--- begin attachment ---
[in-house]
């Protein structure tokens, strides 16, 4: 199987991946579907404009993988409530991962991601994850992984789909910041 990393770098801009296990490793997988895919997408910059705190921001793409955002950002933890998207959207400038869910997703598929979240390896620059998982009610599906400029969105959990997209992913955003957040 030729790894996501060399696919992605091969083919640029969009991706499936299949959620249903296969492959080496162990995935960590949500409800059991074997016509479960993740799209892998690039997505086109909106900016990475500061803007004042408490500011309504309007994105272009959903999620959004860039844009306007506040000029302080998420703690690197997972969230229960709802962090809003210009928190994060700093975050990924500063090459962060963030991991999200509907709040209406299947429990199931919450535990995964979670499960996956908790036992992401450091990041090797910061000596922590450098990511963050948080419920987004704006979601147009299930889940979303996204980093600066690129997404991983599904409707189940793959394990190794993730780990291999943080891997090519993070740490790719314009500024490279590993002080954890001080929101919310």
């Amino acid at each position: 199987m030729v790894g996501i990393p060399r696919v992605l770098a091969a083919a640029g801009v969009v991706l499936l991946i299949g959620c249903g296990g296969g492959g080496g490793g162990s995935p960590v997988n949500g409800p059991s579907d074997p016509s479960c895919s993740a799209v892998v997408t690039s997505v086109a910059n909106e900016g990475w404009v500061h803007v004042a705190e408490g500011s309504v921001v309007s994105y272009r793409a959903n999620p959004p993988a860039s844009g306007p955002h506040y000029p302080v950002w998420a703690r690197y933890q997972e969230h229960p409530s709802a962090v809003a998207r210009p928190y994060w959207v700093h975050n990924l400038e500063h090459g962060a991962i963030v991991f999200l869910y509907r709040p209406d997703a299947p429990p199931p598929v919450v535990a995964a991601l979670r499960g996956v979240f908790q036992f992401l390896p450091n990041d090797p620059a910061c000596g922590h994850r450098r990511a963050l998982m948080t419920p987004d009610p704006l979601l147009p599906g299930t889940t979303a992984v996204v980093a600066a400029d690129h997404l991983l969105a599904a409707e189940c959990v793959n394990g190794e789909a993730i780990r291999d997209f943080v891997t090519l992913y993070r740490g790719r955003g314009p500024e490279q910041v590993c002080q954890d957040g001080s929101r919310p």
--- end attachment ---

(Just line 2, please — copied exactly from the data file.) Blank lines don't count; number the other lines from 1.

């Protein structure tokens, strides 16, 4: 199987991946579907404009993988409530991962991601994850992984789909910041 990393770098801009296990490793997988895919997408910059705190921001793409955002950002933890998207959207400038869910997703598929979240390896620059998982009610599906400029969105959990997209992913955003957040 030729790894996501060399696919992605091969083919640029969009991706499936299949959620249903296969492959080496162990995935960590949500409800059991074997016509479960993740799209892998690039997505086109909106900016990475500061803007004042408490500011309504309007994105272009959903999620959004860039844009306007506040000029302080998420703690690197997972969230229960709802962090809003210009928190994060700093975050990924500063090459962060963030991991999200509907709040209406299947429990199931919450535990995964979670499960996956908790036992992401450091990041090797910061000596922590450098990511963050948080419920987004704006979601147009299930889940979303996204980093600066690129997404991983599904409707189940793959394990190794993730780990291999943080891997090519993070740490790719314009500024490279590993002080954890001080929101919310």